Background: The regulation of DNA methylation is required for differential expression of imprinted genes during vertebrate development. Earlier studies that monitored the activity of the Herpes simplex virus (HSV) thymidine kinase (tk) gene after injection into rodent cells have suggested that assembly of chromatin influences the methylation-dependent repression of gene activity. Here, we examine the mechanism of methylation-dependent HSV tk gene regulation by direct determination of nucleoprotein organization during the establishment of a transcriptionally silenced state after microinjection of templates with defined methylation states into Xenopus oocyte nuclei.
Results: The transcriptional silencing conferred by a methylated DNA segment was not immediate, as methylated templates were initially assembled into active transcription complexes. The eventual loss of DNase I hypersenitive sites and inhibition of transcription at the HSV tk promoter only occurred after several hours. Flanking methylated vector DNA silenced the adjacent unmethylated HSV tk promoter, indicative of a dominant transmissible repression originating from a center of methylation. The resulting repressive nucleoprotein structure silenced transcription in the presence of activators that are able to overcome repression of transcription by nucleosomes.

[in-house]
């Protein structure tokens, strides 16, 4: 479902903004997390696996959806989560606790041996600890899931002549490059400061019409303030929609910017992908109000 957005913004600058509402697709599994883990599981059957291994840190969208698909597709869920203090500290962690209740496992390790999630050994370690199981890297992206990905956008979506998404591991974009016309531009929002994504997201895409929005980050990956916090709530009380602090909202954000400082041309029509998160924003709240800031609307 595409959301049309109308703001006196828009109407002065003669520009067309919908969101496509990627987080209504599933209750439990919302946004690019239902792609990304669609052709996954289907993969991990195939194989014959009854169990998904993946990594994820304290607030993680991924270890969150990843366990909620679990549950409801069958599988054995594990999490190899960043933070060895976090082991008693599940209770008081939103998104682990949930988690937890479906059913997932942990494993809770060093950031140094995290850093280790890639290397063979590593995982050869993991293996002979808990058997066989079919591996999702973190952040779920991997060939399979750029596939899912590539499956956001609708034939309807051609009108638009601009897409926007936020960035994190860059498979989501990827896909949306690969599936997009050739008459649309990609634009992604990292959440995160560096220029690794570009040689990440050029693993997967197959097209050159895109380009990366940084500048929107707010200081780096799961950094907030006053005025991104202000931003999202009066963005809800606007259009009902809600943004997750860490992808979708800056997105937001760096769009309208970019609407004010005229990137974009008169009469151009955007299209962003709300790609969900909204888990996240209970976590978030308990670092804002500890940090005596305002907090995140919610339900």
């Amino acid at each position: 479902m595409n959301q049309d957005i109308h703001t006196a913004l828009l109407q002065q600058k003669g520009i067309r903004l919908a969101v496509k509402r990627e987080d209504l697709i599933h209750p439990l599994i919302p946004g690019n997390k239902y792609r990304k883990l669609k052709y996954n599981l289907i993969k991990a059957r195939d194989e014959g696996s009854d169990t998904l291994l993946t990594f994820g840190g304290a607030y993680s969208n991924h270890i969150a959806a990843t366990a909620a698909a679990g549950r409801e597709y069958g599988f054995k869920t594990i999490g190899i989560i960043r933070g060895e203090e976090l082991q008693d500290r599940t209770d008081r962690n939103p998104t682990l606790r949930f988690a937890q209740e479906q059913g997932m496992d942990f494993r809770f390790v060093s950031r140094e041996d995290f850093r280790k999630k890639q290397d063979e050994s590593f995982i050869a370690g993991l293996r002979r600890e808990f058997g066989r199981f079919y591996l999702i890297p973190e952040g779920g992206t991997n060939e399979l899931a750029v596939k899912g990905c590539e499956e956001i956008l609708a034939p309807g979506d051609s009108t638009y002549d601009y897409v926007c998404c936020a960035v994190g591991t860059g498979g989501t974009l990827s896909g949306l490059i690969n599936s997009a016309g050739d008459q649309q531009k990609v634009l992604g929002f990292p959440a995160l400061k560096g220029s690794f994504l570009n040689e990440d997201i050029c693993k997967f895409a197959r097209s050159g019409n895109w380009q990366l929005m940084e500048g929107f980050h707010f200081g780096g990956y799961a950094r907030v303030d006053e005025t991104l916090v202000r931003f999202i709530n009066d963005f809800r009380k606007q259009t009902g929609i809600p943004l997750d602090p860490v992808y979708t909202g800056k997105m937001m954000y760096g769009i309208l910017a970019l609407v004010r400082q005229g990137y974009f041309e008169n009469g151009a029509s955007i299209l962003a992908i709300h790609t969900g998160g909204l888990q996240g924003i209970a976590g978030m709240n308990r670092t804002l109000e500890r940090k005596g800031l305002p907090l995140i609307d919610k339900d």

Conclusions: Silencing of transcription by DNA methylation is achieved at the level of transcription initiation and involves the removal of transcriptional machinery from active templates. This transcriptional repression can occur by indirect mechanisms involving the time-dependent assembly of repressive nucleoprotein complexes, which are able to inhibit transcription more effectively than nucleosomes alone.